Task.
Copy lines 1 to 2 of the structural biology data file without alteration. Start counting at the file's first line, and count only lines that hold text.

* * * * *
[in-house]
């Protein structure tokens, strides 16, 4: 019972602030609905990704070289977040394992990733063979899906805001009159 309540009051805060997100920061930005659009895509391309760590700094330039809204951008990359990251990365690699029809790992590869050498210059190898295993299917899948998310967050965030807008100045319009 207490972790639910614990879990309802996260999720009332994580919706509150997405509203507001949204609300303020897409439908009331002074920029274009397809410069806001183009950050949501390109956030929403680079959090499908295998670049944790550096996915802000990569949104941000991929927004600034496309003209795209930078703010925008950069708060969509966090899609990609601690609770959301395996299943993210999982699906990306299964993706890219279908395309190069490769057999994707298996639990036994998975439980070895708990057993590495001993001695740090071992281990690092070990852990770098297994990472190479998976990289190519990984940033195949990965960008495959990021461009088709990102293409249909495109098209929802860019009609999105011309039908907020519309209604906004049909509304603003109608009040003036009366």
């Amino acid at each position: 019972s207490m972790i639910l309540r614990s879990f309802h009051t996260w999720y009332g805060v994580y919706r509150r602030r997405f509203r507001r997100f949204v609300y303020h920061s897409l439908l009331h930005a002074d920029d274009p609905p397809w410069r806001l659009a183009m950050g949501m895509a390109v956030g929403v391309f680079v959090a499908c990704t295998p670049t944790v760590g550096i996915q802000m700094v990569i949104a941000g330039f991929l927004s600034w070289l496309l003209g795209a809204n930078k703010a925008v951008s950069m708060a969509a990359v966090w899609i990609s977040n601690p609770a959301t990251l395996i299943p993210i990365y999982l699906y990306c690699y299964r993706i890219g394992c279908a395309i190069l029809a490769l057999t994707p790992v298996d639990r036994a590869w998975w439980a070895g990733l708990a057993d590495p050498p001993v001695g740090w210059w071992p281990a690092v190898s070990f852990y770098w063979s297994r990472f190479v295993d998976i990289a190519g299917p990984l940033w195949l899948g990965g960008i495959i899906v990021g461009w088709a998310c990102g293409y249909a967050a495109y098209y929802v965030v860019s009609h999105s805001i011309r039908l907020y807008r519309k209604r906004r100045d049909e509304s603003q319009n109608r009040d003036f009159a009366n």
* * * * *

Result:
[in-house]
């Protein structure tokens, strides 16, 4: 019972602030609905990704070289977040394992990733063979899906805001009159 309540009051805060997100920061930005659009895509391309760590700094330039809204951008990359990251990365690699029809790992590869050498210059190898295993299917899948998310967050965030807008100045319009 207490972790639910614990879990309802996260999720009332994580919706509150997405509203507001949204609300303020897409439908009331002074920029274009397809410069806001183009950050949501390109956030929403680079959090499908295998670049944790550096996915802000990569949104941000991929927004600034496309003209795209930078703010925008950069708060969509966090899609990609601690609770959301395996299943993210999982699906990306299964993706890219279908395309190069490769057999994707298996639990036994998975439980070895708990057993590495001993001695740090071992281990690092070990852990770098297994990472190479998976990289190519990984940033195949990965960008495959990021461009088709990102293409249909495109098209929802860019009609999105011309039908907020519309209604906004049909509304603003109608009040003036009366």